Trooper Michael Cokins was told by doctors he would likely never walk again after being critically injured by a drunk driver, but more than two years after the crash, the determined officer is already back on the job -- but the road to recovery wasn't easy.
In an exclusive interview with NBC Chicago, Cokins reflects on the painful journey that followed one of the most shocking moments in his life.
"There were a lot of dark days and frustrating moments," he said.
A 61-year-old woman has been sentenced to prison in the drunk driving crash that critically injured Cokins.
Leslie Thurow, of Mount Prospect, was sentenced to 13 years at the Illinois Department of Corrections after she was charged with several counts of aggravated driving under the influence, leaving the scene of a personal injury crash and aggravated reckless driving, according to Illinois State Police.
Thurow was accused of striking Cokins on Interstate 294 near North Avenue around 2:45 p.m. on Sept. 6, 2014. Cokins was conducting a traffic stop on the right shoulder of the roadway when he was hit by a vehicle.
The driver allegedly continued traveling northbound on I-294, where she hit an SUV carrying a family of four, police said. The SUV rolled over in the crash and the other vehicle crashed into the concrete median.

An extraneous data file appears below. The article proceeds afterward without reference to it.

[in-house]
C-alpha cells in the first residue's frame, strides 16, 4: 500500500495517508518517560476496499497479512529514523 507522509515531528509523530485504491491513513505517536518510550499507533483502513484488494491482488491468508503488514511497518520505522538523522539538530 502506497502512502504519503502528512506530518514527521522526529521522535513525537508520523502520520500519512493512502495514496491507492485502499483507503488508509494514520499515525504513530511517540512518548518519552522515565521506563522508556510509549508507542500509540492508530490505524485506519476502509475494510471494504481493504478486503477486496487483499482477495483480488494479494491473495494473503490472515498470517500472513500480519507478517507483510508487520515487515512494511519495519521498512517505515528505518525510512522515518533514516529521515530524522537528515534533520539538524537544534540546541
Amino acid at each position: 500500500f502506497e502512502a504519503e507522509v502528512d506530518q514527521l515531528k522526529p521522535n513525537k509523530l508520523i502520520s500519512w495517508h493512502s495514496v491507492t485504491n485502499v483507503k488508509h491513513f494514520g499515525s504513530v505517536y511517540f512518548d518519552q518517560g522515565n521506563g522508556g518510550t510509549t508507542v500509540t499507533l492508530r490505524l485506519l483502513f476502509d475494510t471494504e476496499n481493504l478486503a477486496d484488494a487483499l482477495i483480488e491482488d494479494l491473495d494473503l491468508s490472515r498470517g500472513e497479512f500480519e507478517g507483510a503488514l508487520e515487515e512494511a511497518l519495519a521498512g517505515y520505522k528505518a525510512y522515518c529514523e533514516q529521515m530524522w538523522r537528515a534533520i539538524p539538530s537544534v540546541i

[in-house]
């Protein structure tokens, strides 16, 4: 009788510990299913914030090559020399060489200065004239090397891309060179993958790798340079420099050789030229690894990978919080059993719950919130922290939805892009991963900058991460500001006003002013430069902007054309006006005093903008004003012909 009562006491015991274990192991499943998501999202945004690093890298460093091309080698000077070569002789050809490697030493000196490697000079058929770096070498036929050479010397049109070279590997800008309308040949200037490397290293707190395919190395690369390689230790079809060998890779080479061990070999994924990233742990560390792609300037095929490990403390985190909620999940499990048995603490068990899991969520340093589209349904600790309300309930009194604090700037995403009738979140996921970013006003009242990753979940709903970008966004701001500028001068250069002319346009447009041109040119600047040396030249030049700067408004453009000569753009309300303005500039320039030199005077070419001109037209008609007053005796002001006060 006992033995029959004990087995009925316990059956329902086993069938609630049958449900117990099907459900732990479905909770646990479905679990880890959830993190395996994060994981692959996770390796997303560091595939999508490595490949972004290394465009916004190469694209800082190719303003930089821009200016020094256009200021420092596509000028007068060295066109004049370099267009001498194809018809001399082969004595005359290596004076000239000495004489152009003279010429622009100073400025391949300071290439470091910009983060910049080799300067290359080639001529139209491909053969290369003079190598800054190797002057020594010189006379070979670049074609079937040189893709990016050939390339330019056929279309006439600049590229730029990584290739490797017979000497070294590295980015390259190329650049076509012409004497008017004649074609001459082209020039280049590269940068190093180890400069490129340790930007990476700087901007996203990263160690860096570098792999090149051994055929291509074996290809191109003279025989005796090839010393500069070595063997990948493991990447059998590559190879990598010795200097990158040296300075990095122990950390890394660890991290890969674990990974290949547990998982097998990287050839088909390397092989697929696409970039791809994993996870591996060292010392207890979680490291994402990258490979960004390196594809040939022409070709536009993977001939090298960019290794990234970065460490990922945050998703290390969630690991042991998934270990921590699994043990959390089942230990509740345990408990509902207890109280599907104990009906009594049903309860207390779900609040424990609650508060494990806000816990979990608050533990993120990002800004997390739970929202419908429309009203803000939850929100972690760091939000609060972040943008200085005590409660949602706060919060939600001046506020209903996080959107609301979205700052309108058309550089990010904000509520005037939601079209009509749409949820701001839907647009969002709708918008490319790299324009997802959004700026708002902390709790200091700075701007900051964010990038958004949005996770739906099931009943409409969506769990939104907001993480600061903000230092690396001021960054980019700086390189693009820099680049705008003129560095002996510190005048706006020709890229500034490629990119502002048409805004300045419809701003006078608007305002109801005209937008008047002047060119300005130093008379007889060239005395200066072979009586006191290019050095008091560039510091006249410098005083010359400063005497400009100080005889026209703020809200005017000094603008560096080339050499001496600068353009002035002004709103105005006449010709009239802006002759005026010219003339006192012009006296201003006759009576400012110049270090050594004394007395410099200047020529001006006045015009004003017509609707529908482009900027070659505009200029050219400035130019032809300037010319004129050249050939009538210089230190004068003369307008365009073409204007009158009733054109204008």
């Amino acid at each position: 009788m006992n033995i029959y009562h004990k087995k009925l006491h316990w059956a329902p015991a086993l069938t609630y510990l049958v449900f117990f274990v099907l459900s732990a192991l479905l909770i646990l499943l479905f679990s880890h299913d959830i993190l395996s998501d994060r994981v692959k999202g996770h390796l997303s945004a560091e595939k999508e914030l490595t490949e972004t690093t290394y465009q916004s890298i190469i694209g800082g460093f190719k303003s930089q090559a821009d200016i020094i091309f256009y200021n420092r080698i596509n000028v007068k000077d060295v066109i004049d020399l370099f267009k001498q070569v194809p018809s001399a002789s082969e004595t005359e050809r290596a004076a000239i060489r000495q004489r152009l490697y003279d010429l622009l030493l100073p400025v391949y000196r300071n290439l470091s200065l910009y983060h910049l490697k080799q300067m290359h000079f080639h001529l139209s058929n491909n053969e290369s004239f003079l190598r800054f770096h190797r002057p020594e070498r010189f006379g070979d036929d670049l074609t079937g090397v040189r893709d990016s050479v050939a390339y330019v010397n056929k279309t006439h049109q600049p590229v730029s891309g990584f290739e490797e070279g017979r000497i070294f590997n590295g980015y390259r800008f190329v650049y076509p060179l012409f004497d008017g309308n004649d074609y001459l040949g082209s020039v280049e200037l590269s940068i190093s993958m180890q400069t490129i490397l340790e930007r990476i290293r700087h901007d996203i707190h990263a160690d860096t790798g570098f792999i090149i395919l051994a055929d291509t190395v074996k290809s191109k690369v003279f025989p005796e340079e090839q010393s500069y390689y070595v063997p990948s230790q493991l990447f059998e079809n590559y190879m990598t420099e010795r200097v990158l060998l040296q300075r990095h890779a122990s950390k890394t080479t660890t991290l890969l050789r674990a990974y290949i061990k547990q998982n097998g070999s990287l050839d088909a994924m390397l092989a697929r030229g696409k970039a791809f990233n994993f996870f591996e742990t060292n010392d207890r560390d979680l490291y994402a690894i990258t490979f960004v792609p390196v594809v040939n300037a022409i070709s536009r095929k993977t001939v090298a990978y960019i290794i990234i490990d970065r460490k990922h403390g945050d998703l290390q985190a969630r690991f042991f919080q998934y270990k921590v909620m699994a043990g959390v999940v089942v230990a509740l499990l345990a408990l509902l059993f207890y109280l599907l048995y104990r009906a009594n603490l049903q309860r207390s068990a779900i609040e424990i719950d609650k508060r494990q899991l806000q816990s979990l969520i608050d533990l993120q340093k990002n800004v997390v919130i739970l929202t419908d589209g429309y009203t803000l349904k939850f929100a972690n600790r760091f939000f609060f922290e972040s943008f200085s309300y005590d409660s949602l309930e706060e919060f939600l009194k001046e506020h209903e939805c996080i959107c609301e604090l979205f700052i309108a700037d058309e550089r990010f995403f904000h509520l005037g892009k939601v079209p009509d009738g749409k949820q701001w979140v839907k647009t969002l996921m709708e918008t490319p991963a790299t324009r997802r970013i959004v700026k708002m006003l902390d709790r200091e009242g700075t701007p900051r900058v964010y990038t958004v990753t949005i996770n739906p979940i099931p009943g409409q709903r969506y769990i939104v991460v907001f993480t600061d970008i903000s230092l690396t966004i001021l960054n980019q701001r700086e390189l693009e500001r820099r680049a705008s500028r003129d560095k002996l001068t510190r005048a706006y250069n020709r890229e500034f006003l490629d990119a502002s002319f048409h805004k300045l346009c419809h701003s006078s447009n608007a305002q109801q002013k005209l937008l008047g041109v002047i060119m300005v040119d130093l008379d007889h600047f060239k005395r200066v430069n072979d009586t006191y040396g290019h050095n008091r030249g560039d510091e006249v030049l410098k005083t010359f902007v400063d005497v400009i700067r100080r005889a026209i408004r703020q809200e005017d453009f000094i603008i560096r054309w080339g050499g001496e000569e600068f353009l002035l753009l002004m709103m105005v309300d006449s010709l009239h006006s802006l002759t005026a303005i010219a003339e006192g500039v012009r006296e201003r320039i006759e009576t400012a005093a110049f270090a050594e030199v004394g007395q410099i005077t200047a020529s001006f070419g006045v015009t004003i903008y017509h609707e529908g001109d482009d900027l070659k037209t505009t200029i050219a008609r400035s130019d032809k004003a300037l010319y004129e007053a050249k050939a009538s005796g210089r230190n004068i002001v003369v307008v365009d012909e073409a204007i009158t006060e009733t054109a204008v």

Cokins suffered 15 broken bones and underwent eight surgeries and 17 months of therapy before returning to work in May, nearly two years after the crash.
Dashcam video captured the accident, showing the horrifying moment Cokins was hurled over the hood of the car he had stopped. The graphic video was played in court during Thurow's sentencing.
"My little sister saw it for the first time [Thursday]," Cokins said. "I've been protecting her from seeing it, having that burned into her mind."
Police said Thurow’s blood alcohol content was over twice the legal limit at the time of the crash and her driver’s license had been revoked for previous driving under the influence convictions. It was not immediately clear if she had an attorney.
“Drinking and driving is a dangerous choice that can lead to deadly consequences,” ISP Director Leo P. Schmitz said in a statement. “Driving under the influence is never a good option and can be very costly both financially and criminally. Always designate a driver before consuming alcohol.”
Cokins thanked the many witnesses that stopped to help him after the crash.
"A dozen if not 20 people that jumped out their cars, ripping off their sweatshirts to tie around my limbs, making sure I stayed ocnscious," he said.
Cokins said he owes his recovery to those people.
"I owed it not only to myself, but also owed it to them to give it everything I got," Cokins said.